United Kingdom to Remove 1.5% Stamp Duty and Stamp Duty Reserve Tax on Transfers Integral to Capital Raising
The United Kingdom's tax authority, His Majesty's Revenue and Customs (HMRC), has published draft legislation to amend the stamp duty and stamp duty reserve tax (SDRT) legislation by removing the 1.5% charge on the issue of UK securities into depositary receipt systems and clearance services and on some related transfers (known as "transfers integral to capital raising"). It will also remove the 1.5% (or 0.2%) charge on the issue of bearer instruments.
HMRC had recognized that these 1.5% charges were incompatible with the Capital Duty Directive following the 2009 decision of the European Court of Justice in HSBC Holdings PLC and Vidacos Nominees Ltd v Commissioners for HM Revenue & Customs and the 2012 decision of the United Kingdom's First-Tier Tribunal in HSBC Holdings PLC and the Bank of New York Mellon Corporation v Commissioners for HM Revenue & Customs. However, because taxpayers could rely on the direct effect of EU law, no attempt was made to collect the 1.5% duty. Following Brexit, the effect of the Retained EU Law (Revocation and Reform) Act 2023 means that it is now necessary for the government to legislate the 0% charge and this will have effect from 1 January 2024.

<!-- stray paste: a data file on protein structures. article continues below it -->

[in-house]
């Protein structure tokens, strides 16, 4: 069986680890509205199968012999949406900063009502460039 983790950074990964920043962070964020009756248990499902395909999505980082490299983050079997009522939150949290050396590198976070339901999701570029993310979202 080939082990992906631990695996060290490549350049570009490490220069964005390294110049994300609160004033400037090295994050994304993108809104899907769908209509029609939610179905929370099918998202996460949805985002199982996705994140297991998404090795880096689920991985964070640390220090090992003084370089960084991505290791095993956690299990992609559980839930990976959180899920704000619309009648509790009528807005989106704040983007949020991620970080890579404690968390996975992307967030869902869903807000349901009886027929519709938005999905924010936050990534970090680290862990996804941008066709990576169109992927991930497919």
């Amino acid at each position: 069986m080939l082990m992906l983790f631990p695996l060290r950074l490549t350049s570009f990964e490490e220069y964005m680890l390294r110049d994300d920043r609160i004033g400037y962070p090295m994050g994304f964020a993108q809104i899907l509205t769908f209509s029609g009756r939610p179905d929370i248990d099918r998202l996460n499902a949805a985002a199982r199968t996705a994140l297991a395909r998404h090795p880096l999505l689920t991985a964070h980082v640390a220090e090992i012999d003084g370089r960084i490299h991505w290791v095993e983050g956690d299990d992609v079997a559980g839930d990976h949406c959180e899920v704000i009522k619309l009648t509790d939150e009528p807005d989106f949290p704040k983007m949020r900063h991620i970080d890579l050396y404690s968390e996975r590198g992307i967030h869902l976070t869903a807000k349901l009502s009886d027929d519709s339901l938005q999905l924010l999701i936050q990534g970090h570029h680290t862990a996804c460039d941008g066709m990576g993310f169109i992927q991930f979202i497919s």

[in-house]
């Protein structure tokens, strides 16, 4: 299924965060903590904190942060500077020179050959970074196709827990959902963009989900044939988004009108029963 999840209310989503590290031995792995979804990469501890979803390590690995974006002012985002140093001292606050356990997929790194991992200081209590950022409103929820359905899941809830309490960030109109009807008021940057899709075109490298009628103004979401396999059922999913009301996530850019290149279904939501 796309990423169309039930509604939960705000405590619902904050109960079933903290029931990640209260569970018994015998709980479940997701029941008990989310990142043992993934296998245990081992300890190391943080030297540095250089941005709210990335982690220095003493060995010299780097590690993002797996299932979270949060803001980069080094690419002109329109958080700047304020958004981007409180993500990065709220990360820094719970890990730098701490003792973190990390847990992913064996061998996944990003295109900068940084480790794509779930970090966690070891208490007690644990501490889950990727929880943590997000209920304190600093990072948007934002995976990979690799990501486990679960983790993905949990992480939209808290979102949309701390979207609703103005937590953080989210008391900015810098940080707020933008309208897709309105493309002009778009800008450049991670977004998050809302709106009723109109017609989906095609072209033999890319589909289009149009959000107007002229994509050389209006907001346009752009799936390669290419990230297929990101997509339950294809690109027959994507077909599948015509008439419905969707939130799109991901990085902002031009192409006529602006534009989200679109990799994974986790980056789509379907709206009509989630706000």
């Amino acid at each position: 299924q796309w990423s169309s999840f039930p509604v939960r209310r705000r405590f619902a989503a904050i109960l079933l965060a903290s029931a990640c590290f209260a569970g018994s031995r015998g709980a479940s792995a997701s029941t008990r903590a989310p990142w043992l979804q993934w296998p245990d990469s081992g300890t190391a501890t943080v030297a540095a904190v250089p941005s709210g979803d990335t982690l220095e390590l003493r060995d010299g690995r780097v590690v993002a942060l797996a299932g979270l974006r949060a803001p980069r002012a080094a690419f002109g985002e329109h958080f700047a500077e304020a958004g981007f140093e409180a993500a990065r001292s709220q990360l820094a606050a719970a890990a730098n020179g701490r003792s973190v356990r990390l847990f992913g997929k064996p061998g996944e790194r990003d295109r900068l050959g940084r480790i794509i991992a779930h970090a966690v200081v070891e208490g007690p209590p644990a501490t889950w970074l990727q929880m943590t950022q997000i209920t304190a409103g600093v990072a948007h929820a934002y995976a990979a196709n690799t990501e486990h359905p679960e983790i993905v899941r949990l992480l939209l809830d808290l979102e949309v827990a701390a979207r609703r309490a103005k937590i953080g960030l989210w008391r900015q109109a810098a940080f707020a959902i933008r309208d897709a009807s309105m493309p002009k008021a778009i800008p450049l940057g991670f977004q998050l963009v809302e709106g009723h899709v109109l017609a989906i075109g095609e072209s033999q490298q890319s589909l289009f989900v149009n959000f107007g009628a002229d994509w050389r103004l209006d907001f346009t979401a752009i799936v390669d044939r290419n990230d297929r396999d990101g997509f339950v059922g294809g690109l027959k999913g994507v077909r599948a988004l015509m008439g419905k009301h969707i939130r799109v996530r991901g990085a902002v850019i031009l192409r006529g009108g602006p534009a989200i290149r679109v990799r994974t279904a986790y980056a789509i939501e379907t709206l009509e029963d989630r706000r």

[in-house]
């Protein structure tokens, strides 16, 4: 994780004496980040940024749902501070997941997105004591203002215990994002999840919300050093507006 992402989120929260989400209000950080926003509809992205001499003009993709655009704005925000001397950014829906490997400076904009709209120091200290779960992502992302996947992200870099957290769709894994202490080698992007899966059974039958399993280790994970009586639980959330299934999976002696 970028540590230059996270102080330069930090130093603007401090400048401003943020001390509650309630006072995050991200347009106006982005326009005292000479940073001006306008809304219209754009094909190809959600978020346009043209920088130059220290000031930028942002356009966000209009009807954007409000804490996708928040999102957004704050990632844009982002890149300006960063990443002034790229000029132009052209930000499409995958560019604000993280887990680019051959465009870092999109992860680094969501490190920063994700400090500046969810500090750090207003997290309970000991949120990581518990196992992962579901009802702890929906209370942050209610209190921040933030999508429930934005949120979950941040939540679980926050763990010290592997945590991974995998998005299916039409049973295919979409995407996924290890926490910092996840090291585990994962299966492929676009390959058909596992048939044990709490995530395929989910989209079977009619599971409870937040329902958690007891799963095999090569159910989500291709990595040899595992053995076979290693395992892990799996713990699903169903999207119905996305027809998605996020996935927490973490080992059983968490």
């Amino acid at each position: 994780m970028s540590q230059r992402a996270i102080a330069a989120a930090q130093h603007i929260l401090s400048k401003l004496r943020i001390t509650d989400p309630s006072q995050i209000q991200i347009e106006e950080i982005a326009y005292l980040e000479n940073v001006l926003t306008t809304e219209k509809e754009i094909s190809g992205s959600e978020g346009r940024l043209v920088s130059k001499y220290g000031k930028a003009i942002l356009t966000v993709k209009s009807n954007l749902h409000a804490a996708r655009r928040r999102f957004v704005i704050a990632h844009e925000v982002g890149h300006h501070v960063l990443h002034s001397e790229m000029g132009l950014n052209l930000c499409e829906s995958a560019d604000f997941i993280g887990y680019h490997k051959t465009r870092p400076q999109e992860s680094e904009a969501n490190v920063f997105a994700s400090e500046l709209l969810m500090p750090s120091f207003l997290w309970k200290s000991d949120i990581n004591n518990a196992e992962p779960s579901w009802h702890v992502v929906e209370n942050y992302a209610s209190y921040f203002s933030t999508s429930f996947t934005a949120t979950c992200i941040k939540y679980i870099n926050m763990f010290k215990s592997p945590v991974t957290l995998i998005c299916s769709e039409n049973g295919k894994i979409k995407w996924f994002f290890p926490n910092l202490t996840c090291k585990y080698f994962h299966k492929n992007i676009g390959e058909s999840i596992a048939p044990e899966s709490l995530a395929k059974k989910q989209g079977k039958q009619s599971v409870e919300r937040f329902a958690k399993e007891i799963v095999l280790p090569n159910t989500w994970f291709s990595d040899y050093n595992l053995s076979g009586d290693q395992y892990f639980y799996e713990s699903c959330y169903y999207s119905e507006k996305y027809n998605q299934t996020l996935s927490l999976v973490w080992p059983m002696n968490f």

The 1.5% charge is contained in:
- section 131 of Finance Act 1976;
- section 126 of Finance Act 1984;
- sections 67 to 72A of Finance Act 1986;
- section 79 of Finance Act 1986;
- sections 93 to 97C of Finance Act 1986;
- section 50 of Finance Act 1987;
- section 143 of Finance Act 1988; and
- schedule 15 of Finance Act 1999.
The legislation will also make consequential changes, including in respect of an anti-avoidance provision which was introduced after the 2009 court decision, but which became redundant following the 2012 court decision.